Oedipus is a Classic Case of Uncertain Vision

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In Oedipus his backstory is important because it is the basis for his uncertain vision. Oedipus the King was the son of King Laius and Queen Jocasta, but because of a Prophecy that Laius would be killed by his son, he was ordered to be bound and left on the mountain to die by his parents a few days after his birth. Instead the shepherd who was given the duty gave the newborn to a shepherd from a nearby kingdom to rear as his own. That shepherd instead, gave him to Polybus, the King of Corinth who, unable to produce children of his own, raised Oedipus as his son. Years later Oedipus unknowingly killed Laius, and then solved the riddle of the Sphinx, becoming the King of Thebes and winning the hand of Jocasta (his birth mother) in marriage. Several years later, when told of his deeds, Jocasta hanged herself and Oedipus tore his eyes out.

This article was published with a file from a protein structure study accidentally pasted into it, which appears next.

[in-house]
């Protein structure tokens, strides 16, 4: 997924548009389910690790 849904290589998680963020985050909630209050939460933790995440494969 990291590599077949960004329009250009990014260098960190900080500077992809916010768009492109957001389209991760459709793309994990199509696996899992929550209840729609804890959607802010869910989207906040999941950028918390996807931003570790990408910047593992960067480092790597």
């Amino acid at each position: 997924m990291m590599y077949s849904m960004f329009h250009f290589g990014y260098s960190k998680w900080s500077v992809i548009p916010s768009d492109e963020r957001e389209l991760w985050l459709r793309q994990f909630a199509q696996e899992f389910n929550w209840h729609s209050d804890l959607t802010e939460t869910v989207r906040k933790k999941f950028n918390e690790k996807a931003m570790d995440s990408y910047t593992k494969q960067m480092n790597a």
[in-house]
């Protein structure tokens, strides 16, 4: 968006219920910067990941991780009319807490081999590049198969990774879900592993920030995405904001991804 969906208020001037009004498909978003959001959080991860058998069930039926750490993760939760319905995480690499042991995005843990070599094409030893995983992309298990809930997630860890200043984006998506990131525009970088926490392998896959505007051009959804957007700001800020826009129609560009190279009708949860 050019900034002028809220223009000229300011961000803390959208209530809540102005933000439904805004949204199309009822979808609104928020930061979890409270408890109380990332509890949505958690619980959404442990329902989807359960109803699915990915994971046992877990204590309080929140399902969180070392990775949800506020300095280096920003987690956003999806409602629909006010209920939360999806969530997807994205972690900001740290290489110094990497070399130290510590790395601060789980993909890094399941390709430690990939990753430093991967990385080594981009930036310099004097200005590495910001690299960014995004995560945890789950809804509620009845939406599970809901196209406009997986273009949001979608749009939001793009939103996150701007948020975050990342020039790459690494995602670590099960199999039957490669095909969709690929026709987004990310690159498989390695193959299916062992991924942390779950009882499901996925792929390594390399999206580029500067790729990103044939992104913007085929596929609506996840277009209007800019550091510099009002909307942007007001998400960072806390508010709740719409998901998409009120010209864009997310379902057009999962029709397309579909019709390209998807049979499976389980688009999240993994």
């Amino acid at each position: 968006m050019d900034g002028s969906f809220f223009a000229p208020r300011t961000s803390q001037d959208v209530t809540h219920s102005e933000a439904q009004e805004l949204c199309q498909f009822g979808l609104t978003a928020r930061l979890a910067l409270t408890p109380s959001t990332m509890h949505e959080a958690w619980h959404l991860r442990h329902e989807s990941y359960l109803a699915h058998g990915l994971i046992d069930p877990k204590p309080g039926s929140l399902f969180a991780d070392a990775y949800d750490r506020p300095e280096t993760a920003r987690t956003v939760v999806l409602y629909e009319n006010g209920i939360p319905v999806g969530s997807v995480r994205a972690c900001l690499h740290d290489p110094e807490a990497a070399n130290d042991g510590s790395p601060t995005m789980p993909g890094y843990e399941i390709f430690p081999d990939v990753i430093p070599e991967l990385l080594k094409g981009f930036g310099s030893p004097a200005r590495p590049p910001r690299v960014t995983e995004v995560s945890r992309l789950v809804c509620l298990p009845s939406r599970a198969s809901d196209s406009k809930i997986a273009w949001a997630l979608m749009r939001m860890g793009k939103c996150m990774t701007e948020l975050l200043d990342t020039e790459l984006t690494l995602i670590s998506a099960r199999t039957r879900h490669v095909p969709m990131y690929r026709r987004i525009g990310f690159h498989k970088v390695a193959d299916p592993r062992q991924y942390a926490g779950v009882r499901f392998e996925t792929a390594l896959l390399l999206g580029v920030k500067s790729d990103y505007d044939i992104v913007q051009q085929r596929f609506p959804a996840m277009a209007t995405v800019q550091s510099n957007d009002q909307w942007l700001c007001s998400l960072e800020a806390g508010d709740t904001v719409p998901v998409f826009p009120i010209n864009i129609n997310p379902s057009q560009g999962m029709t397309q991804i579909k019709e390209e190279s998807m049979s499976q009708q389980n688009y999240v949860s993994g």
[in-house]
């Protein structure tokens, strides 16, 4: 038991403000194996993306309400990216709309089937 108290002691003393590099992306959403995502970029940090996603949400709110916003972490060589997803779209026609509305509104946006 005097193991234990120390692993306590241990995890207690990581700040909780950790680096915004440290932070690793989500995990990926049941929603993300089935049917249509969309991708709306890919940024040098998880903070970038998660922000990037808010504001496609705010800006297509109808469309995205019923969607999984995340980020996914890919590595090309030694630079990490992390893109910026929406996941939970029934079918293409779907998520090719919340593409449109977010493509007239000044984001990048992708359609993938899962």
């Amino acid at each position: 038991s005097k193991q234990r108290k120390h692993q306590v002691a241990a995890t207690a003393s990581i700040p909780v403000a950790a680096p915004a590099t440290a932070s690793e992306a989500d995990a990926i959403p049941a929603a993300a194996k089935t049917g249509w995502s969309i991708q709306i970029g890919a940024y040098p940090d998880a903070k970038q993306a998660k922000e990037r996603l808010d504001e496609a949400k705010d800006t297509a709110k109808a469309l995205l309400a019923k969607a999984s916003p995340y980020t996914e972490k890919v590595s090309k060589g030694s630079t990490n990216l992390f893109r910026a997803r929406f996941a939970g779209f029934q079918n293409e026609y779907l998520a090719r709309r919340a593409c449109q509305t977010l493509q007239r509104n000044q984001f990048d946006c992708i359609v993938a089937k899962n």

I would say that Oedipus is a classic case of “uncertain vision.” Although Oedipus is revered for his ability see situations clearly, blindness is a thread that runs throughout the story and it is this blindness of his position that does not allow him to make the connection. “And on the murderer this curse I lay (On him and all the partners in his guilt): wretch, may he pine in utter wretchedness! And for myself, if with my privity, He gain admittance to my hearth, I pray. The curse I laid on others fall on me. See that ye give effect to all my hest, For my sake and the god's and for our land, A desert blasted by the wrath

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